One of the best classic games from all time, created from scratch in full C# Console text based.
A couple of weeks ago I decided to start a new project, something that I could use to learn new things, and share my entire journey also while practicing my (basic) English writing skills. So, this article will cover the entire project, starting from the concept to the complete running game, and also as a bonus I’ll share the source code with you, so you can play and add your own fun inside this amazing project.
As first steps, I tried to materialize my ideas thinking abou the most important mechanics that this project should have, then I came with:
- 2D Interface (Text Only)
- Entities (Character, Ghosts, etc.)
- Controls (Character movement)
- Collision detection (ex: When a ghost hits the player)
- 2D Colored Interface
- Music & Sounds
Starting from scratch with a new completely empty C# Console project, I started testing some features that I was curious to figure out how would I make these things work.
As a first try, I started with .NET Core, trying to implement a more universal approach, so my game could run on Linux too.
Trying to implement a simple render method using Console.WriteLine() and a 2d character array was a nice progress. While implementing this, I discovered a simple way to initialize a 2d array in C# with Multidimensional Arrays which actually makes everything easier. Example of use:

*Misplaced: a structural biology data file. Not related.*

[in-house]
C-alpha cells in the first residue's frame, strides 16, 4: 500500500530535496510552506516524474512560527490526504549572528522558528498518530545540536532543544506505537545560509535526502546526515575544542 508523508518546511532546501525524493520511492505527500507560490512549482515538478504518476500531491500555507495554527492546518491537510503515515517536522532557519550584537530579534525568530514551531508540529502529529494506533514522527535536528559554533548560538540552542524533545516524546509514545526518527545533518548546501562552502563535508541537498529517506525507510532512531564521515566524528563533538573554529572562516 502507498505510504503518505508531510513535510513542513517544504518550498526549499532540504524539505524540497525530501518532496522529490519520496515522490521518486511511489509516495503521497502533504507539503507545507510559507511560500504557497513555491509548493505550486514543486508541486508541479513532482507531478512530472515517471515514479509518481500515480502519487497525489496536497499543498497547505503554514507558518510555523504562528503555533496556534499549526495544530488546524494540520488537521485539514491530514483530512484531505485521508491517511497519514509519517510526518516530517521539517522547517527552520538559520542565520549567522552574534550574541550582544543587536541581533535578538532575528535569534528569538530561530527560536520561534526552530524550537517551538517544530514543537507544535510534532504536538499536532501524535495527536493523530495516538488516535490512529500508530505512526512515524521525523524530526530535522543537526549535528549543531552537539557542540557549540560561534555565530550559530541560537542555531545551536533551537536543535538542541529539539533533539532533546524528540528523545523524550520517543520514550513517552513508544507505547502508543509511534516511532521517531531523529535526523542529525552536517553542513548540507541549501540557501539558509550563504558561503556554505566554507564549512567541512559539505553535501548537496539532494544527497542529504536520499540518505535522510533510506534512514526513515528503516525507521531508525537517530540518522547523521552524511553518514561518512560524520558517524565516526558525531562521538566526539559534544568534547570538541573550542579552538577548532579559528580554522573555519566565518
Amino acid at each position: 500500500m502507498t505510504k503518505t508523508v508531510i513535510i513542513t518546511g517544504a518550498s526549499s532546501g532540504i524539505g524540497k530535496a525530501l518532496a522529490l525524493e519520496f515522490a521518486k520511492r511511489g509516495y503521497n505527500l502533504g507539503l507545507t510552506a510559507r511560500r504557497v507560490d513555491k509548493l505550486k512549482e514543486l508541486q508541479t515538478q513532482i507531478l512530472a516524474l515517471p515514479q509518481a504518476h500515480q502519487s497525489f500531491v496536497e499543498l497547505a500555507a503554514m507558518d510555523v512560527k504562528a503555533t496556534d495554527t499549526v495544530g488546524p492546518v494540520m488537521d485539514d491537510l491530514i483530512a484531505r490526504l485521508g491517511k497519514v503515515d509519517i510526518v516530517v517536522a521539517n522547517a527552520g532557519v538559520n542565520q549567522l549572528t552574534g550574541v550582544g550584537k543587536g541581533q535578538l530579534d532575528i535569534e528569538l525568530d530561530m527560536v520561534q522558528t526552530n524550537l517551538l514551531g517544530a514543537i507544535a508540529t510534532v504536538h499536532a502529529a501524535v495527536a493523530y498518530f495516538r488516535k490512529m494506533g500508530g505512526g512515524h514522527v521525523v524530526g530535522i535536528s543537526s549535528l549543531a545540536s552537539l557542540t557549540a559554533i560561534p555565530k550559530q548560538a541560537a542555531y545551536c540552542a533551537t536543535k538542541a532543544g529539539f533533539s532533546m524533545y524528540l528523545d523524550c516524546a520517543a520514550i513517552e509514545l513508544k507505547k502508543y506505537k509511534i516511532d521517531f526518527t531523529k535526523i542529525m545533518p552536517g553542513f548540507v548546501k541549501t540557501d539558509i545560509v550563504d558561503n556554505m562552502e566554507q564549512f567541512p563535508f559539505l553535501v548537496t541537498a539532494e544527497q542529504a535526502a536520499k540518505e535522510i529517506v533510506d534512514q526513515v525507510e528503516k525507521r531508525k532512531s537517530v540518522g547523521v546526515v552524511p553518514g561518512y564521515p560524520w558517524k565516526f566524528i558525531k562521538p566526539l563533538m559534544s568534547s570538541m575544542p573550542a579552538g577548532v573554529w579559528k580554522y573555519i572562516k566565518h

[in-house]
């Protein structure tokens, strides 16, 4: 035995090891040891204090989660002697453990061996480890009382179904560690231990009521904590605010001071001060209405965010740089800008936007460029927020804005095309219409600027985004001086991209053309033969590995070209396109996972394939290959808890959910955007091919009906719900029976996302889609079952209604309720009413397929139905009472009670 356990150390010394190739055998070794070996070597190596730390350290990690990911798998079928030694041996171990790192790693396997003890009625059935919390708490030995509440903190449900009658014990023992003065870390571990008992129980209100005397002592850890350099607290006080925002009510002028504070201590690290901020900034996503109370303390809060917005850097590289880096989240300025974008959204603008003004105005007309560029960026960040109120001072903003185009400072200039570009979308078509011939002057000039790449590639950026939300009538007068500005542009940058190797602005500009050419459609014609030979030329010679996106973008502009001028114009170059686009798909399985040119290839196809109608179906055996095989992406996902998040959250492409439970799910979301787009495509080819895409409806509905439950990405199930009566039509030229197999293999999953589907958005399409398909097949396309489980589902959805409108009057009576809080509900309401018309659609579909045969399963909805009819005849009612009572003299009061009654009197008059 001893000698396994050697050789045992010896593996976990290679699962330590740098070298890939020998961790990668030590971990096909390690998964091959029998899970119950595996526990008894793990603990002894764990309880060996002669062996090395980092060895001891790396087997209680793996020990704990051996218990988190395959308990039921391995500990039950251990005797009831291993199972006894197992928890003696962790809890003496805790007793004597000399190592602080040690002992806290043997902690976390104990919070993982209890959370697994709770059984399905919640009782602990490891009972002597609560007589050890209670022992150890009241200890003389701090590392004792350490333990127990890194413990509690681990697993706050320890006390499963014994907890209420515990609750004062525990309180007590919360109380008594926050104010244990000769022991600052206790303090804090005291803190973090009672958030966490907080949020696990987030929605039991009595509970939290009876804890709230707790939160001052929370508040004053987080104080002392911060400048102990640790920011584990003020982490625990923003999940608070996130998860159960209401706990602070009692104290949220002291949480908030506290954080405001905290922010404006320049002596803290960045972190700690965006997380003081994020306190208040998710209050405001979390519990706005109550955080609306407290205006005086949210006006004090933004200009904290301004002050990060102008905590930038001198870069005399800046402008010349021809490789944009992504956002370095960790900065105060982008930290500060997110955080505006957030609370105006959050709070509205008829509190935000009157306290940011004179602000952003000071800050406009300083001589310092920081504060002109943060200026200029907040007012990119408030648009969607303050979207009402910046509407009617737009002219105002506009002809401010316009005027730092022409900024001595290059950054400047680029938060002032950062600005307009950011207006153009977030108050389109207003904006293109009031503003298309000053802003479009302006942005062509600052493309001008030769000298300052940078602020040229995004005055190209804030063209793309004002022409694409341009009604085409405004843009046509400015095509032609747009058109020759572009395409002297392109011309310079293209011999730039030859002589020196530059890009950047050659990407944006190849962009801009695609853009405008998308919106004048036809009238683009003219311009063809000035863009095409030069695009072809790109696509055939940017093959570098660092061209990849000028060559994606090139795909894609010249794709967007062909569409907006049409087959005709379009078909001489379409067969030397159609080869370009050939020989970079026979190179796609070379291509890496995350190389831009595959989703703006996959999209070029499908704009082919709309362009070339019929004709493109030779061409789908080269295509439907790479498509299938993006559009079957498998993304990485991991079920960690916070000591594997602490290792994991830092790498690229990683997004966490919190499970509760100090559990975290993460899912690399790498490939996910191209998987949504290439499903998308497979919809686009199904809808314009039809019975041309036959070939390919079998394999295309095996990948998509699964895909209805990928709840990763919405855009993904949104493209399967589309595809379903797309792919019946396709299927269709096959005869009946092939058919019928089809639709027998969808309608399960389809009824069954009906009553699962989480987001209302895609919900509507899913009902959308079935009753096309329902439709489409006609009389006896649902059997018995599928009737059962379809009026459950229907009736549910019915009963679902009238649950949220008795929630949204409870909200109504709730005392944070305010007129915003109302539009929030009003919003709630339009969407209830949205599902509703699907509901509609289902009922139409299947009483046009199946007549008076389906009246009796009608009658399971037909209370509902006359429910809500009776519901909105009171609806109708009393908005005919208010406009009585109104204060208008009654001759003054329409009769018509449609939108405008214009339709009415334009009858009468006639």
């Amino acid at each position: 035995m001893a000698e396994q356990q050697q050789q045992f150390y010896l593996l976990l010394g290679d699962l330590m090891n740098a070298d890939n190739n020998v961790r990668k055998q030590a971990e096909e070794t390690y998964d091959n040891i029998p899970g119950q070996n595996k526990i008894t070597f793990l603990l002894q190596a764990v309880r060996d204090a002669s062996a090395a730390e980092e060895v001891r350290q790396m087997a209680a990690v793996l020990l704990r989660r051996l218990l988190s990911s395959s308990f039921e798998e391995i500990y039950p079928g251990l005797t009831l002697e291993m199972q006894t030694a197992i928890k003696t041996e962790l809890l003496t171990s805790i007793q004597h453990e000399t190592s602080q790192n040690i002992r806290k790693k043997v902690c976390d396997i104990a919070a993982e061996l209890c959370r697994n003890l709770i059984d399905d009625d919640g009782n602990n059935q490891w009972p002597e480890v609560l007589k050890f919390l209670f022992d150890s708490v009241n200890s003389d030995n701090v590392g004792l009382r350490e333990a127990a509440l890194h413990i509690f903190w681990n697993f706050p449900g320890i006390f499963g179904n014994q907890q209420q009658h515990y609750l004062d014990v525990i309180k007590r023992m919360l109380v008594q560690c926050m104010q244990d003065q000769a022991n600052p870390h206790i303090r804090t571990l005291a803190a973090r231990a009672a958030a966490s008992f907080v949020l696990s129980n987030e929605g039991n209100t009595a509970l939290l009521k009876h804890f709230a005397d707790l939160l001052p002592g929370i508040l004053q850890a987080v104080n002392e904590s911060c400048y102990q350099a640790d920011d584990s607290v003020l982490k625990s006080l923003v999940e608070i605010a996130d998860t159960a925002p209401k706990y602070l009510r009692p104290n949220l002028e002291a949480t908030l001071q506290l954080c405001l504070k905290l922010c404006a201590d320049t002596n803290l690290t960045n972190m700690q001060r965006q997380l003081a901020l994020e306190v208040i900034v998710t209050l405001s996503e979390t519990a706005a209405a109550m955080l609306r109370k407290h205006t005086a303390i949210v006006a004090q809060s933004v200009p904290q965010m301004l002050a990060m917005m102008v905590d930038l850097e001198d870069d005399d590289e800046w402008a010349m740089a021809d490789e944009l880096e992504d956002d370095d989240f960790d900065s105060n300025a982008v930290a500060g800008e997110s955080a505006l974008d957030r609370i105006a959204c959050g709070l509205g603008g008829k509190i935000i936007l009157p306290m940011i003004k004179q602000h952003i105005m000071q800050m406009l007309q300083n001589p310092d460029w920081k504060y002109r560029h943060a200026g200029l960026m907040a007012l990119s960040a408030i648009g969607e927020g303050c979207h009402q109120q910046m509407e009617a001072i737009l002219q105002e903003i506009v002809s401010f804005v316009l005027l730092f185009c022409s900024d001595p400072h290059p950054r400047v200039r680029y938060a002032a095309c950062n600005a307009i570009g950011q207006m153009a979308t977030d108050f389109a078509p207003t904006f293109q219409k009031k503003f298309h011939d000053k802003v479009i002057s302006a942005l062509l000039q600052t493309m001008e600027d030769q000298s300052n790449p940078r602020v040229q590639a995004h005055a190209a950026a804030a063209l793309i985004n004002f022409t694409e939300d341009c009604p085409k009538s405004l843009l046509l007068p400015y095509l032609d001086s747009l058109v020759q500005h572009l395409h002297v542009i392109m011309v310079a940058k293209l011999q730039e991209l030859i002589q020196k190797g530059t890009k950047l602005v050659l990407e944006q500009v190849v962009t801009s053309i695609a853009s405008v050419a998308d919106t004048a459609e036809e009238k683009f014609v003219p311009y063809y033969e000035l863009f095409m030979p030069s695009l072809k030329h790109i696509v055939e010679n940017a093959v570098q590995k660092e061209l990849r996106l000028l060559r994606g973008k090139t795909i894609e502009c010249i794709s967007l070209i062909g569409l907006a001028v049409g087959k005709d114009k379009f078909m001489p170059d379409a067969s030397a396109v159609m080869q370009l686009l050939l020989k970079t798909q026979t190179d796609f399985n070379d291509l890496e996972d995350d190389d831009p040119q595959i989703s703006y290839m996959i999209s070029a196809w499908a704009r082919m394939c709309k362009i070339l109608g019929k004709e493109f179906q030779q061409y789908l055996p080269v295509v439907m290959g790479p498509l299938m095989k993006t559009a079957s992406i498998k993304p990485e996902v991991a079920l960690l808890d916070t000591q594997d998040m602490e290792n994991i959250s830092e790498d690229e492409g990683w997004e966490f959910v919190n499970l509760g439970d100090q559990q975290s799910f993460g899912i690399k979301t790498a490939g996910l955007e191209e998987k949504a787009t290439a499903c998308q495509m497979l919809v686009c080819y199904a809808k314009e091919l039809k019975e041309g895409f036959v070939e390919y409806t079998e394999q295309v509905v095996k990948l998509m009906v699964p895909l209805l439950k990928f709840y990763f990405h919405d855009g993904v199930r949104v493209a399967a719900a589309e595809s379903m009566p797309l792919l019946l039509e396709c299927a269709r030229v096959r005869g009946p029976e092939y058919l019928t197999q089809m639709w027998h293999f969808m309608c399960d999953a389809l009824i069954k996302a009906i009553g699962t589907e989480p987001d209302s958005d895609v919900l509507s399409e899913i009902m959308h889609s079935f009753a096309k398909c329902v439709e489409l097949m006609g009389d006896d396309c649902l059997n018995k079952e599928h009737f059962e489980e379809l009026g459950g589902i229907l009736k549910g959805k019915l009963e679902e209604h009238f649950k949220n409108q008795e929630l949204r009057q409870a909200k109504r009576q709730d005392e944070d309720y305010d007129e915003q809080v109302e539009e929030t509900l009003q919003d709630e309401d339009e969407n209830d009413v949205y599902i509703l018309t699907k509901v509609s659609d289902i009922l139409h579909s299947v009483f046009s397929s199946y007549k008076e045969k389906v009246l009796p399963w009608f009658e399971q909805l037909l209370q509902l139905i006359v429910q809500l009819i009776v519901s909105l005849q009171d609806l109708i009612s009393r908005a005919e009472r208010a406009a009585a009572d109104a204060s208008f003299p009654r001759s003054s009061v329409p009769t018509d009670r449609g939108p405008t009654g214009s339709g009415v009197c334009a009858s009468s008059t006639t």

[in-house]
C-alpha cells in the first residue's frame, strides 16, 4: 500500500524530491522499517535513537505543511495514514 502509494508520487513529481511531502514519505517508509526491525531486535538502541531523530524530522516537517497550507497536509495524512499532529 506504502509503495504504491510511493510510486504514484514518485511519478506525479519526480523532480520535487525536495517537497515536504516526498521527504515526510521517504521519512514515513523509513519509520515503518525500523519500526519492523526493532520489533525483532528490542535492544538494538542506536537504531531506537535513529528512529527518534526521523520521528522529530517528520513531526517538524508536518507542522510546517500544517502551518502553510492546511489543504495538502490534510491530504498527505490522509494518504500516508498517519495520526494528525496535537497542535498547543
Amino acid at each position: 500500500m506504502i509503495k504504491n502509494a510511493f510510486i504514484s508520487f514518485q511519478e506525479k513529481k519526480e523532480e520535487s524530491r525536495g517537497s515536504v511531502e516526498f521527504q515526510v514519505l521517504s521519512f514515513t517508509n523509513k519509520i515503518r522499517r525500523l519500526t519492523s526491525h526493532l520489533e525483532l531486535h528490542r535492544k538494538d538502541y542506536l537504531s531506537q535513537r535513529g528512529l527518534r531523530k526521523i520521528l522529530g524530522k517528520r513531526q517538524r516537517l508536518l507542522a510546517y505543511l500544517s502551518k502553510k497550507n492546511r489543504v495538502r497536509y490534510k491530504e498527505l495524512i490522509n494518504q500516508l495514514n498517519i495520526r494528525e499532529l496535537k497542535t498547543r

int[,] array = new int[4, 2];
After some time writing to the console, I figured out some additional properties that made everything a bit more professional, like hiding the cursor and the scroll bar. And this is my result writing a 2D array where each line represents the Y axis and each character on that line represents the X axis.
So far so cool (maybe not yet), I decided to move forward and implement some basic player input, I came really fast with a major problem: Console inputs with .NET Core are very limited (obviously). When I tried to get the keyboard pressed keys with Console.ReadKey() the input I receive is different than expected, if the user just presses a key, it works normally, but if the user keeps holding a key, this method will receive different triggers telling that the user has released and pressed again that key without the user actually doing it.
I already was expecting these framework limitations but tried to see how far could I go, and that was it, then I changed the project from .NET Core to .NET Framework, so with this I was sure that I’d be able to implement (almost) everything that came to my mind like colors, music and some other stuff.
This was my result controlling my ‘0’ player after changing from Console.ReadKey() to Keyboard.IsKeyDown(Key.Up)
A fluid control experience while holding keys.
Now with a working base for rendering and controls it was time to define the game map with the player, objects and ghosts. I decided that the map should be easily edited and with that in mind I implemented a Scene class that was responsible for loading a .txt map file and store the game state with the current 2d grid state, positions and entities.